In 2013, I started my journey in the education-social development space as a Teach for India fellow. I spent 2 years teaching a class of 40 bright-eyed girls in a government school located in New Delhi. As a teacher in the school, I got an insider's view of how government policy influences the entire school system, right from the student to the principal. I was curious to see what impact could be created through a school having a strong leader, motivated teachers, and an innovative curriculum and pedagogy. This led to the next big step in my journey. In March 2015, I set up Sunshine Schools along with 2 co-founders. We envisioned Sunshine Schools as a chain of low-cost private schools that deliver a high-quality education to low-income communities. We set up our first school in 2015 and by the beginning of our third academic year, we had reached an enrolment of 260 students. While running a school and watching children learn and develop was immensely gratifying, I wanted to develop a perspective on the broader education ecosystem. In July 2017, I joined Gray Matters Capital an impact investment firm that focusses on education for underserved populations in developing countries. As the Ecosystem Manager, my role entailed building partnerships with key stakeholders in the low-cost private school sector to drive for better service quality and delivery.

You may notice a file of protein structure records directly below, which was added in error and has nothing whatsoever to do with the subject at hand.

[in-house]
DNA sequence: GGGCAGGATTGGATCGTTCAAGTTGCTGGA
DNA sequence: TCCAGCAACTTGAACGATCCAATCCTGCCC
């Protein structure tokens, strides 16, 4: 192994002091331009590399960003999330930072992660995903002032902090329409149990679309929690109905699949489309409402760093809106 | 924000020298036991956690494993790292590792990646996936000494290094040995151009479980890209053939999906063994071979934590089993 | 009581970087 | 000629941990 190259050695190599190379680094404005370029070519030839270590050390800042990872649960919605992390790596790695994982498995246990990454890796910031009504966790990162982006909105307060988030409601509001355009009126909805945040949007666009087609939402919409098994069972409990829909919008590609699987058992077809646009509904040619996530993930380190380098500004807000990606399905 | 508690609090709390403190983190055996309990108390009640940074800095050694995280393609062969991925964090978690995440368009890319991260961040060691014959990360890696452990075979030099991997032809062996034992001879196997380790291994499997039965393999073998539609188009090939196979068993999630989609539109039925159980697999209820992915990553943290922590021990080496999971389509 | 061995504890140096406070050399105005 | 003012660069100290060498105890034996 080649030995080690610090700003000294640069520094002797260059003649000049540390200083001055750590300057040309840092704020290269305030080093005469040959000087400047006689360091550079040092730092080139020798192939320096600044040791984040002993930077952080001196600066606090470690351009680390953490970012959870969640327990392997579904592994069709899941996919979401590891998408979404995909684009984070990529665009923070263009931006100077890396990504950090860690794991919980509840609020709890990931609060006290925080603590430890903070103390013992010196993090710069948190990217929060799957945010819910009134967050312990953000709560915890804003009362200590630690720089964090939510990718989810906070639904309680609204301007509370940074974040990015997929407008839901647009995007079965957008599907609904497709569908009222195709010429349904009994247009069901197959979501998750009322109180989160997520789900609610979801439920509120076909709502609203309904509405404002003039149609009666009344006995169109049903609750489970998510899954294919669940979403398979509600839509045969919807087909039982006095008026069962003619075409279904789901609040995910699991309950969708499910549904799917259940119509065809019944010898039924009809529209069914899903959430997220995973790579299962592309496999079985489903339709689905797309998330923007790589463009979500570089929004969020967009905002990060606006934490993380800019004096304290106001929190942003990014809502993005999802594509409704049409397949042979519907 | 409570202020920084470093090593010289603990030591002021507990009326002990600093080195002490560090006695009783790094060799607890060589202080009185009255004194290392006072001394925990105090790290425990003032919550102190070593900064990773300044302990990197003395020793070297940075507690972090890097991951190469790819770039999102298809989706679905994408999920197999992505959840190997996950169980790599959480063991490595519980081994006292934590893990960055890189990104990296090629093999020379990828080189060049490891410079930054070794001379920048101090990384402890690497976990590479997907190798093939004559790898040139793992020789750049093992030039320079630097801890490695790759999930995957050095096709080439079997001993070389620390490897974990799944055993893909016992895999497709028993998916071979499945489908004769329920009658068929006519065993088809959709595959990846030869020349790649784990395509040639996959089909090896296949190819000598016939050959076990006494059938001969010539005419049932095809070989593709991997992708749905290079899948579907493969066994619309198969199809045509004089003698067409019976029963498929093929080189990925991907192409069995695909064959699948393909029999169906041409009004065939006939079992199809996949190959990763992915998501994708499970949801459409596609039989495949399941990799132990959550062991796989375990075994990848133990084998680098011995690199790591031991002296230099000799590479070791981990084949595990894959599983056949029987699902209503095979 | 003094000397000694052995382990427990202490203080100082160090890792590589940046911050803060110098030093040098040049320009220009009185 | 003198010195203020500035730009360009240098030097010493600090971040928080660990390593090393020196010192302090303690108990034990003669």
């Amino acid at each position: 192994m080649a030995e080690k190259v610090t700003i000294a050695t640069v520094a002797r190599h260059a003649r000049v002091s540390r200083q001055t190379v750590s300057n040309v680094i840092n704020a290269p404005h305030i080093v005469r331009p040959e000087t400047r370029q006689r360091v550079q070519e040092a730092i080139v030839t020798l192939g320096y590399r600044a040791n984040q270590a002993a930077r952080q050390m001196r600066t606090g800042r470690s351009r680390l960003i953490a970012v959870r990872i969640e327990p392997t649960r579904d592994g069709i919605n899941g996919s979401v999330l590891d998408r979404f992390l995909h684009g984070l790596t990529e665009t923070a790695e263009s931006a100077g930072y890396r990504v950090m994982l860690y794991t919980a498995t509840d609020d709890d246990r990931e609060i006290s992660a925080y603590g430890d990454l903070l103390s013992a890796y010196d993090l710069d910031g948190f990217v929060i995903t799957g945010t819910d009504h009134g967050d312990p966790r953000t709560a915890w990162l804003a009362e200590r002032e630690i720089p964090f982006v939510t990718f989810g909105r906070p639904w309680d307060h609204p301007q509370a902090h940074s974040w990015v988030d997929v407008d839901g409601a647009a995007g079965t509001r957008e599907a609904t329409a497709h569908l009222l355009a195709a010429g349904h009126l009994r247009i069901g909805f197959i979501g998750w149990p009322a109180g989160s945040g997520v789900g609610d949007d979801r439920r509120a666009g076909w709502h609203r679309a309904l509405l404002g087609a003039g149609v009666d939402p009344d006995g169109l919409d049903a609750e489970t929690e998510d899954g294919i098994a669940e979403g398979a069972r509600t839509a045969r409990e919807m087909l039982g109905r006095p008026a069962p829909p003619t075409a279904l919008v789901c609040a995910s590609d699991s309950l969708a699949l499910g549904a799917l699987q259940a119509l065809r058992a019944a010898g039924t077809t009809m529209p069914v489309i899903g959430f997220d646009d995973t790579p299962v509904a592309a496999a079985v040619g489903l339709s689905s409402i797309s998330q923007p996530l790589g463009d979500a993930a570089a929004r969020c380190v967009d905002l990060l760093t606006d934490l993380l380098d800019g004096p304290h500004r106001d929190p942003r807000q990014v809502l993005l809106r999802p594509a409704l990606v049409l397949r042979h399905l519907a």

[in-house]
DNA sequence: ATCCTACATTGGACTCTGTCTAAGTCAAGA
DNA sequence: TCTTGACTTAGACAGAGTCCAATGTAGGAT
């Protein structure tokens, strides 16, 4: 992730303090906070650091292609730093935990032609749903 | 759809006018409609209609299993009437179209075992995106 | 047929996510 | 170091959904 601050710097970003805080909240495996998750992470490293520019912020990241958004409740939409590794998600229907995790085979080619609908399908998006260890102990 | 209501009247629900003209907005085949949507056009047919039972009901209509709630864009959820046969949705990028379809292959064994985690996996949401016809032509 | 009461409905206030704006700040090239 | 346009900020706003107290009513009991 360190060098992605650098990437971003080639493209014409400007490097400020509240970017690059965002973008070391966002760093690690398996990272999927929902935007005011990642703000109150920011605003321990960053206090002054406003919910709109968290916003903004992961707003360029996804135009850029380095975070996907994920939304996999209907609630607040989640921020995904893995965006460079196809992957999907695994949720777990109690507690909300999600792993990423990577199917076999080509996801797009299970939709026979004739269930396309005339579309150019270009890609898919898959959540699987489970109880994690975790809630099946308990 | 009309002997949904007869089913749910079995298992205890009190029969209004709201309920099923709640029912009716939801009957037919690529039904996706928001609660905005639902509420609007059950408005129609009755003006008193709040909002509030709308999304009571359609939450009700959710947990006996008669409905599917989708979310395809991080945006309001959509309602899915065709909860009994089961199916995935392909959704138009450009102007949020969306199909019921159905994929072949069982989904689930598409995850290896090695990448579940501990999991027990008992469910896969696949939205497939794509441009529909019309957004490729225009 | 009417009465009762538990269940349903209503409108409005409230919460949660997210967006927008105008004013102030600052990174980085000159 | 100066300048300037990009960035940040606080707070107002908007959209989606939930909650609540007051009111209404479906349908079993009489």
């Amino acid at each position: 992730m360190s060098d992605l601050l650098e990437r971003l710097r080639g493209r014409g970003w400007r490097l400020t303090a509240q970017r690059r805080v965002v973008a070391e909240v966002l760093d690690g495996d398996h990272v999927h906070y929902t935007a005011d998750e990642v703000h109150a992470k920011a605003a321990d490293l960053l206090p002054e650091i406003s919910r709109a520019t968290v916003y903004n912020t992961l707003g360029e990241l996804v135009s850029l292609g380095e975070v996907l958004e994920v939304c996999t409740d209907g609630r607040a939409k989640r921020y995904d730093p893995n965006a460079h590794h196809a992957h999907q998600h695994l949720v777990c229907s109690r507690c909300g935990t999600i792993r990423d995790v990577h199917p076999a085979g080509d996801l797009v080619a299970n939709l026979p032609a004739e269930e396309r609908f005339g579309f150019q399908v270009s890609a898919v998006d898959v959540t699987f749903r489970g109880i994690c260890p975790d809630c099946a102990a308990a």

These experiences helped me realize the crucial role that education policy plays. My long-term goal is to help create a conducive policy environment that enables and encourages all stakeholders from the principals and teachers within the school to the government officials and entrepreneurs in the ecosystem to do their jobs effectively and thereby ensure that every child receives the education he/she deserves. Thus, I chose to enroll in the International Education Policy Analysis program at the Graduate School of Education, Stanford University.
The master's program is very intense yet highly rewarding. Given the flexibility of the program, I was able to take classes at the GSE, the business school and the d.school. Learning from world-renowned professors and practitioners and interacting with peers from different countries have put me at ease with working in multi-cultural teams. Through courses in experimental methods, statistical analysis, data science, and regression analysis, I have developed core quantitative research skills directly relevant to my next career steps. The most important aspect of the program is writing a publishable quality MA paper. While it is a rigorous process it helps develop strong research skillset. My master's thesis focused on uncovering possible reasons for the underrepresentation of women in STEM fields. In this paper, I used advanced statistical methods to analyze gender-based differences in Math and Science test scores in the Japanese context and their relationship with noncognitive factors like self-efficacy and motivation.
As my year at Stanford comes to an end, I will be first heading to Nairobi, Kenya to intern at the Stanford SEED East Africa office. I will be carrying out impact assessments of enterprises that have been a part of Stanford SEED's entrepreneur development program. Following this, I will be working at the World Bank HQ in Washington DC on an education project to improve the technical skills of youth in higher education institutions in the East Africa region. I will be forever grateful to the GSE for opening doors to these opportunities. I believe, my time at Stanford has equipped me well for these roles and make an impact at the global level.